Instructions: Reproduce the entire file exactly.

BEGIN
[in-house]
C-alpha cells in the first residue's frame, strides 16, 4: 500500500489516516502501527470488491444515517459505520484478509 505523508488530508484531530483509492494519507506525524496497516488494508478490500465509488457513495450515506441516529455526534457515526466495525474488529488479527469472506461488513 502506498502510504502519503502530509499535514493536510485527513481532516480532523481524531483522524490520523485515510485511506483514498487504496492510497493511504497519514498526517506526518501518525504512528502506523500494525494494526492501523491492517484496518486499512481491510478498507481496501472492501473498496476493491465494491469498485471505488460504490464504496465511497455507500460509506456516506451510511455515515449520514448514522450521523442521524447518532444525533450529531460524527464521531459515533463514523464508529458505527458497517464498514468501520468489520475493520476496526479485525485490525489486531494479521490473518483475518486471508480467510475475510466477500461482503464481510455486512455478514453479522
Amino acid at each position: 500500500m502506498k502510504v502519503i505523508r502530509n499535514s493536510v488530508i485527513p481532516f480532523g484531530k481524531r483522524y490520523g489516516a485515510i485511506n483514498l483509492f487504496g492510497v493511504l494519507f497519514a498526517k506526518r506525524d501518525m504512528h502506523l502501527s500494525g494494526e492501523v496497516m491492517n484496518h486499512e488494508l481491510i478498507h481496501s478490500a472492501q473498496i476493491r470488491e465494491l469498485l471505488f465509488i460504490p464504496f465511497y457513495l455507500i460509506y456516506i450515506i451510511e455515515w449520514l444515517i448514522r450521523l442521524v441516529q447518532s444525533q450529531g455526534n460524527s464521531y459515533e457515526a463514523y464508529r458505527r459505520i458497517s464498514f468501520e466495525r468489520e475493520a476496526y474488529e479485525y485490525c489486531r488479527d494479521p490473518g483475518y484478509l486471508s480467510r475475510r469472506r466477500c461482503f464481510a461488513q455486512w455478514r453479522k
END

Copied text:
[in-house]
C-alpha cells in the first residue's frame, strides 16, 4: 500500500489516516502501527470488491444515517459505520484478509 505523508488530508484531530483509492494519507506525524496497516488494508478490500465509488457513495450515506441516529455526534457515526466495525474488529488479527469472506461488513 502506498502510504502519503502530509499535514493536510485527513481532516480532523481524531483522524490520523485515510485511506483514498487504496492510497493511504497519514498526517506526518501518525504512528502506523500494525494494526492501523491492517484496518486499512481491510478498507481496501472492501473498496476493491465494491469498485471505488460504490464504496465511497455507500460509506456516506451510511455515515449520514448514522450521523442521524447518532444525533450529531460524527464521531459515533463514523464508529458505527458497517464498514468501520468489520475493520476496526479485525485490525489486531494479521490473518483475518486471508480467510475475510466477500461482503464481510455486512455478514453479522
Amino acid at each position: 500500500m502506498k502510504v502519503i505523508r502530509n499535514s493536510v488530508i485527513p481532516f480532523g484531530k481524531r483522524y490520523g489516516a485515510i485511506n483514498l483509492f487504496g492510497v493511504l494519507f497519514a498526517k506526518r506525524d501518525m504512528h502506523l502501527s500494525g494494526e492501523v496497516m491492517n484496518h486499512e488494508l481491510i478498507h481496501s478490500a472492501q473498496i476493491r470488491e465494491l469498485l471505488f465509488i460504490p464504496f465511497y457513495l455507500i460509506y456516506i450515506i451510511e455515515w449520514l444515517i448514522r450521523l442521524v441516529q447518532s444525533q450529531g455526534n460524527s464521531y459515533e457515526a463514523y464508529r458505527r459505520i458497517s464498514f468501520e466495525r468489520e475493520a476496526y474488529e479485525y485490525c489486531r488479527d494479521p490473518g483475518y484478509l486471508s480467510r475475510r469472506r466477500c461482503f464481510a461488513q455486512w455478514r453479522k